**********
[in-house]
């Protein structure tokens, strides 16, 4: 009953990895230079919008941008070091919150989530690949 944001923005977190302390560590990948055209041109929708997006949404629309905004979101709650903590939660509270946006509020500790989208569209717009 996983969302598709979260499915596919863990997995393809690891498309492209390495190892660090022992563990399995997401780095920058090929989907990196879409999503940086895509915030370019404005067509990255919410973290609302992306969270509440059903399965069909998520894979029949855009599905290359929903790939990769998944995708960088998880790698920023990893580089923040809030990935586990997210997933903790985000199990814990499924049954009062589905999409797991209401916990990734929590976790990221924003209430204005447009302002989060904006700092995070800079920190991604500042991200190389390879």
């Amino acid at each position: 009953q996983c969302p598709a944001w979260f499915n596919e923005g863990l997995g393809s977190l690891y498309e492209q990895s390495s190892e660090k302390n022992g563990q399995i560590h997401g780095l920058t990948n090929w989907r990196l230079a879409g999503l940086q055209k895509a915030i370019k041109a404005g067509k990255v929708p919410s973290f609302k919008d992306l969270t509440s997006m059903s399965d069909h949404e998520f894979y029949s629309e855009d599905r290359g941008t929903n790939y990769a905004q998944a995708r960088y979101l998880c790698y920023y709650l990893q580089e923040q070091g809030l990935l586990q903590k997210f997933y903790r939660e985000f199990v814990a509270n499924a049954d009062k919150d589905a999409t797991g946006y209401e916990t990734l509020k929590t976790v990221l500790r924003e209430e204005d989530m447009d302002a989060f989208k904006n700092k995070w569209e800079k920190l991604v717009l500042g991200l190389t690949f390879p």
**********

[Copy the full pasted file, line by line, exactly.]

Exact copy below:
[in-house]
């Protein structure tokens, strides 16, 4: 009953990895230079919008941008070091919150989530690949 944001923005977190302390560590990948055209041109929708997006949404629309905004979101709650903590939660509270946006509020500790989208569209717009 996983969302598709979260499915596919863990997995393809690891498309492209390495190892660090022992563990399995997401780095920058090929989907990196879409999503940086895509915030370019404005067509990255919410973290609302992306969270509440059903399965069909998520894979029949855009599905290359929903790939990769998944995708960088998880790698920023990893580089923040809030990935586990997210997933903790985000199990814990499924049954009062589905999409797991209401916990990734929590976790990221924003209430204005447009302002989060904006700092995070800079920190991604500042991200190389390879």
């Amino acid at each position: 009953q996983c969302p598709a944001w979260f499915n596919e923005g863990l997995g393809s977190l690891y498309e492209q990895s390495s190892e660090k302390n022992g563990q399995i560590h997401g780095l920058t990948n090929w989907r990196l230079a879409g999503l940086q055209k895509a915030i370019k041109a404005g067509k990255v929708p919410s973290f609302k919008d992306l969270t509440s997006m059903s399965d069909h949404e998520f894979y029949s629309e855009d599905r290359g941008t929903n790939y990769a905004q998944a995708r960088y979101l998880c790698y920023y709650l990893q580089e923040q070091g809030l990935l586990q903590k997210f997933y903790r939660e985000f199990v814990a509270n499924a049954d009062k919150d589905a999409t797991g946006y209401e916990t990734l509020k929590t976790v990221l500790r924003e209430e204005d989530m447009d302002a989060f989208k904006n700092k995070w569209e800079k920190l991604v717009l500042g991200l190389t690949f390879p």